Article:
1. So clearly, they are cherry picking the lowest data they can find. Again, as soon as I see something like this, I can be certain that these people are partisans and their conclusions are suspect. The median values run around $30, not less than one.

        Unfortunately, my hands are tied by the firewall so I can’t be more specific.

        1. “additional barrels consumed”

        2. They’re only counting the CO2 for the “additional barrels consumed.”

        3. Lowest data? A sensitivity analysis that includes a social cost of $321 per ton of carbon? You’re kidding, right?

          1. Ron, I must be missing something. Burning the ten billion barrels of oil will create about five billion tons of CO2. That doesn’t come out to $1 billion in damages unless you assume a price even lower than Tol does.

            In any case, I agree that conventional oil (not tar sands or shale) probably passes cost-benefit in most cases, and therefore should be drilled (and all profits diverted towards conservation and clean energy). It is coal where the cost-benefit fails, by a big margin.

            We should drill, with the caveats I noted: maximum profits for the state, all such profits diverted to the environment, and absolute and total full responsibility for accidents on the shoulders of the corporations who do the drilling.

            1. You are missing something. I’ve pointed it out in several places.

        4. Chad; You might also want to look at these two analyses of the social cost of carbon by Anthoff and Tol, here and here. Considerably lower than Stern’s assumptions.

          But again the point is that even assuming Stern’s absurdly high cost numbers, the benefits of offshore drilling would still outweigh the costs.

          1. I have seen these before. As I have said many times, cost-benefit is bunk in this matter, because the pulled-out-of-our-rear discount rate matters far more than any actual data.

            1. still missing it . . .

            2. As I have said many times, cost-benefit is bunk in this matter, because the pulled-out-of-our-rear discount rate matters far more than any actual data.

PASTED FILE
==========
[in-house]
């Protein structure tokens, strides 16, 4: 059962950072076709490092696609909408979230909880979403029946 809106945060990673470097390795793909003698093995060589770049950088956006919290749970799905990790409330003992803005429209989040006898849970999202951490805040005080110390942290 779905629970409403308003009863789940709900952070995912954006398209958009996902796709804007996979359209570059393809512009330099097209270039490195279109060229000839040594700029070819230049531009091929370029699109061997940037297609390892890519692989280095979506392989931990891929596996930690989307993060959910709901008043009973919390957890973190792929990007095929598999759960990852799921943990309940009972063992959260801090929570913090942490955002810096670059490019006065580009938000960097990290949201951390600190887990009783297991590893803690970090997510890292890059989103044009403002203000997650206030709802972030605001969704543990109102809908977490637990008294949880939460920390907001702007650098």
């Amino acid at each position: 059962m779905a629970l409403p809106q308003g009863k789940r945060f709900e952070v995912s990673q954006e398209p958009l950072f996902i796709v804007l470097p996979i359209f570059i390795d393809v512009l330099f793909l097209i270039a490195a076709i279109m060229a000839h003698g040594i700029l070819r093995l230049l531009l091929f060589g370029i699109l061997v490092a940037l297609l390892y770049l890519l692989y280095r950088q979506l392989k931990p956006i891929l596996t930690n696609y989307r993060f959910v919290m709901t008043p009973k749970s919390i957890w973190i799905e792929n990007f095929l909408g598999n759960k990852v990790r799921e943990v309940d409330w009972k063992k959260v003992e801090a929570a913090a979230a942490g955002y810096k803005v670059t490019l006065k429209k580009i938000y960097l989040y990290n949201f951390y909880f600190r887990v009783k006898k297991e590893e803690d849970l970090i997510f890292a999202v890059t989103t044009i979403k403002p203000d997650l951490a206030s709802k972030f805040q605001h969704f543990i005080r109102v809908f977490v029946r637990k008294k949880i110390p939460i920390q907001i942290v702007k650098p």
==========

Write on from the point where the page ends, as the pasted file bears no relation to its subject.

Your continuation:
Well, shit, why didn’t you just say that in the first place?

            3. As I have said many times, cost-benefit is bunk in this matter, because the pulled-out-of-our-rear discount rate matters far more than any actual data.

              Well, shit, why didn’t you just say that in the first place?

    3. Is it your contention that oil not drilled in the Gulf is forever gone, not to be replaced by oil from other sources?

    4. (Being nice b/c unlike most lefties you seem to have done some research on this, and I know nothing about oil.)

      My 30 sec in my head calculation is 840 lbs CO2 per barrel of gas and 900 for diesel. Would that be lower for thicker Gulf crude because more of it would be used for plastics, etc?

  17. I have no problem at all with expanding offshore oil drilling. Exploitation of all energy sources* entails some environmental disturbance.

    I’ve no problem at all with BP paying for the clean-up, the economic damage they’ve caused others and a hefty penalty for being careless, incompetent or, as is most likely, both.

    * Even solar powered rainbow farting unicorns have detrimental environmental effects.

    1. ..and what if the conclusion is that Transocean, BP met all requirements set by the government and this was simply a failure of a cutting edge technology (BOP) combined with a quirk event that appeared unlikely until it happened (gas migration around cement). Do you still apply a huge punitive penalty to BP/Transocean in such a muddy situation?

      1. well then there may be a claim against the designer or manufacturer of the technology. In addition, I believe that the reason for the limited damages liability is that the company responsible is deemed strictly liable for the clean up costs. Similar to liability for dynamite demolition.

        1. Punitive damages is meant to punish a company for doing something which went against current rules or incurring unneccessary risks understood before the accident, not use hindsight to capriciously thwack companies with an angry stick. In theory…